LLEA 30145 01 History of China Dian Murray TR 11:00-12:15
This course explores Chinese history from the Shang dynasty to today in terms of the development of Confucianism and its repeated reformulations in response to Buddhism, western imperialism, Marxism, and the global capitalism of today.
LLEA 30170 01 Ancient & Medieval South Asia Jayanta Sengupta TR 11:00-12:15
This course covers the history of the South Asian subcontinent from the beginning of the historical period to about 1700. During this period, the region witnessed the formation of regional states, the rise and fall of strong empires, the evolution of increasingly complex forms of caste and kinship ties, multiple religious traditions including Hinduism, Buddhism and Islam, and the coexistence of different economic organizations ranging from hunting and food-gathering to sophisticated urban communities. Discussion will focus on the transformation of local kinship ties into regional kingdoms and empires, the evolution of religion and the legacy of the expansion of Islam and the consequent rise of Turkish, Afghan and Mughal empires in the area. The main purpose of the course is to introduce students to South Asian civilization in a global context, with special emphasis on the wider linkages of transnational and world history. Finally, there will be a discussion of how interpretations of the South Asian past resonate in the region's modern politics. Besides learning about India this course will provide transferable skills about analyzing primary resources, seminar presentation and effective ways of using internet resources.
LLEA 30492 01 Contention in China Victoria Hui TR 3:30-4:45
Is China next for a "Jasmine Revolution"? Why have pro-democracy efforts repeatedly failed in China? Why is there no organized democracy movement despite the prevalence of sporadic protests about various kinds of social injustices? Is China immune to democratization because of a deeply rooted "Confucian culture"? This course examines a wide range of contentious politics in modern China, from the May Fourth Movement through the Communist Revolution, the Cultural Revolution, the Tiananmen Democracy Movement to recent protests by workers, peasants, religious followers, and middle-class property owners. In addition to contention by Han Chinese, this course also examines resistance by Tibetans, Uighurs, Mongolians, and other minorities.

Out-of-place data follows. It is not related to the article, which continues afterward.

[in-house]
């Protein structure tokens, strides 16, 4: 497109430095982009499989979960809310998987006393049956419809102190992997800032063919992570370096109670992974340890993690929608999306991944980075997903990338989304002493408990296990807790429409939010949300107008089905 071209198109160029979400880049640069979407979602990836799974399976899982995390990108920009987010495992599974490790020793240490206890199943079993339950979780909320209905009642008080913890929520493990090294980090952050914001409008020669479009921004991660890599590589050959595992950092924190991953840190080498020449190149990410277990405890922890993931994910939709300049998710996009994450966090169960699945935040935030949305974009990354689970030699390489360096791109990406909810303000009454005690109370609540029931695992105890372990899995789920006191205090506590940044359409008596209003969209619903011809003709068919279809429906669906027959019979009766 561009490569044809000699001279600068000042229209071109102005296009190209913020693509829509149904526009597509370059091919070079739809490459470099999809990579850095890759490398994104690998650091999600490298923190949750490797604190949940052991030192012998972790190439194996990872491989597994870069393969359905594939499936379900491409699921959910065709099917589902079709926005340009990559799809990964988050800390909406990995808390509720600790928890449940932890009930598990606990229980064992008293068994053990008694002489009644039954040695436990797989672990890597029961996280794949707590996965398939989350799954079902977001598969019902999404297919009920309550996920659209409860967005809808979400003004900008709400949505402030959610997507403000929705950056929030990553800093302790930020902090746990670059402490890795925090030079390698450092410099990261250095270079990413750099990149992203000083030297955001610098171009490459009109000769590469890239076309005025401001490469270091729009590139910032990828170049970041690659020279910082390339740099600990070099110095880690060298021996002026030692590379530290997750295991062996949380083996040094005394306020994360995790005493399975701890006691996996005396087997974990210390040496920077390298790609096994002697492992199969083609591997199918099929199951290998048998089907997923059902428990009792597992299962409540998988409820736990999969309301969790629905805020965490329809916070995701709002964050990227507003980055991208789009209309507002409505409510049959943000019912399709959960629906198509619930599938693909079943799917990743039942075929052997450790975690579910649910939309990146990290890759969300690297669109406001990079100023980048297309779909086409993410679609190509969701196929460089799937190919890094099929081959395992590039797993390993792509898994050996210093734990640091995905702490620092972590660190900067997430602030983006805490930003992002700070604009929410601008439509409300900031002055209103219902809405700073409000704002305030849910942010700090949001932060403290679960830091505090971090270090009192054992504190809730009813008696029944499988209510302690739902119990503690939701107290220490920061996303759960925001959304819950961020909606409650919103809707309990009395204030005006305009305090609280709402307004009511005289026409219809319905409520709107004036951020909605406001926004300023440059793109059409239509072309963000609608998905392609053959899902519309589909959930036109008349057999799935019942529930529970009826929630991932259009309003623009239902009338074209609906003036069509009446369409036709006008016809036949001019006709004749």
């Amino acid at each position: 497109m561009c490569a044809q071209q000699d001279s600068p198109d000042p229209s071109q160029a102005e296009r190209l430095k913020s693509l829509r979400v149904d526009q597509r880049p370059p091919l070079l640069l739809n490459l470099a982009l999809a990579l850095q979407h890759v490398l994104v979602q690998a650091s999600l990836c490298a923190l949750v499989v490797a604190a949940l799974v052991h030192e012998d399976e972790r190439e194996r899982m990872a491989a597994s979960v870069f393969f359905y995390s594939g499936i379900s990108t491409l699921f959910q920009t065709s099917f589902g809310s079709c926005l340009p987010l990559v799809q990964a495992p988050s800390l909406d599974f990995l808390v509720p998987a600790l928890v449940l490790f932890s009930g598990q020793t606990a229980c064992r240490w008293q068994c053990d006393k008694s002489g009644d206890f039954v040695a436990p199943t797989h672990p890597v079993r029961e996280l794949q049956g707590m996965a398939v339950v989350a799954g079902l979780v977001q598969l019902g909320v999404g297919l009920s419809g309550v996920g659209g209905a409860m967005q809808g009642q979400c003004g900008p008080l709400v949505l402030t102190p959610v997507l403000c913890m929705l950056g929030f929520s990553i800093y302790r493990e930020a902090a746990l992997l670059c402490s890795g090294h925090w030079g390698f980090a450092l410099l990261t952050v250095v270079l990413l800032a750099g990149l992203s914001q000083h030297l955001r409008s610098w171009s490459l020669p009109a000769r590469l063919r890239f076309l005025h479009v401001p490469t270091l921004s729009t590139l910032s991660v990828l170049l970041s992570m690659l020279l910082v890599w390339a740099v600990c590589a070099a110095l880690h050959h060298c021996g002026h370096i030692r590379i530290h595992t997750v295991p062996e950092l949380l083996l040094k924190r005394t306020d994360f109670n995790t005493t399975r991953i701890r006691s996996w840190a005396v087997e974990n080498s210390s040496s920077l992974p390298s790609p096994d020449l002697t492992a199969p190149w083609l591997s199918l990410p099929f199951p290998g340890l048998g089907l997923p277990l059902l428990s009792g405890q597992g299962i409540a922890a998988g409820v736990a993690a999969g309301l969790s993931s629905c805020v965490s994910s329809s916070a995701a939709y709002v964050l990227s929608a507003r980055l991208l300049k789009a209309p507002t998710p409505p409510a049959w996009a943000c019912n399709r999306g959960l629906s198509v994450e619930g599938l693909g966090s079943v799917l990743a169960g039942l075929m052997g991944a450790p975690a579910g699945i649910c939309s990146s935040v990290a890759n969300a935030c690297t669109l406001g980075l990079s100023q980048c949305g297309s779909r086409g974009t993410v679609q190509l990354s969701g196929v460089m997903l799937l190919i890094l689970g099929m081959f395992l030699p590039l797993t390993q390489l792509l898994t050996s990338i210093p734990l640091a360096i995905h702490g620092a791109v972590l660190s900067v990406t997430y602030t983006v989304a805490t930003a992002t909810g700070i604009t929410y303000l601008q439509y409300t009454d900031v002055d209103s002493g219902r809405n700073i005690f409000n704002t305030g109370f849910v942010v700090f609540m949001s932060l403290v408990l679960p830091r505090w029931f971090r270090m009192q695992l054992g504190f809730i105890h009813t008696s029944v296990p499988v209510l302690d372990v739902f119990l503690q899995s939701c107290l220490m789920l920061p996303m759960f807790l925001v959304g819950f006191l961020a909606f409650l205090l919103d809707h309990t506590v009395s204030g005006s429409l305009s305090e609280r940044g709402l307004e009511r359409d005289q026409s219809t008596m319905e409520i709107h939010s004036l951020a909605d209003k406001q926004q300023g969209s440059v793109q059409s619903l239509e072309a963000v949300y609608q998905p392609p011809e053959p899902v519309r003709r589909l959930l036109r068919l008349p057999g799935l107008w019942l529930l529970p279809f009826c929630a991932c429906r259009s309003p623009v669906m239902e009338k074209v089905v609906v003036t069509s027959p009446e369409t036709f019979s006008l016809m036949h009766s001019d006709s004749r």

FALL 2013 Honors Track Programs
LLEA 58312 Chinese Honors Thesis
Majors in Chinese are strongly encouraged to pursue the honors track. Those who are interested must meet the following criteria:
- Fulfillment of all the requirements for a first major of 30 credit hours in Chinese;
- Completion of fourth year Chinese;
- A cumulative GPA of at least 3.3 and a GPA of at least 3.7 in the major or permission from the Department Chair.
Requirements: In addition to the 30 hours required for a major, the honors track requires the completion of a senior honors thesis that demonstrates the student’s originality and ability to do research in the field of study.
- Students are admitted into the honors track in the spring semester of their junior year and will enroll in a year-long course of study in the fall semester of their senior year.
- Students are encouraged to apply for summer research grants between their junior and senior year to prepare for writing their senior honors thesis. Summer research grants for this purpose are available on a competitive basis from the Institute for Sscholarship in the Liberal Arts (ISLA), the Kellogg Institute, the Office for Undergraduate Studies, the Center for Undergraduate Scholarly Excellence (CUSE), among others.
- The senior honors thesis is a year-long, one on one experience with a faculty member that comprises two semester courses of 3 credit hours each.
- The fall semester course may be a regularly scheduled upper division course or an individually designed course with the thesis advisor; these 3 credit hours may count toward the major.
- The spring semester course is the senior thesis writing course; for completion of this course, the student receives 3 credits beyond the 30 credits required for the major.
- The senior honors thesis must be submitted by the College deadline of late March or early April that is announced each year in the fall.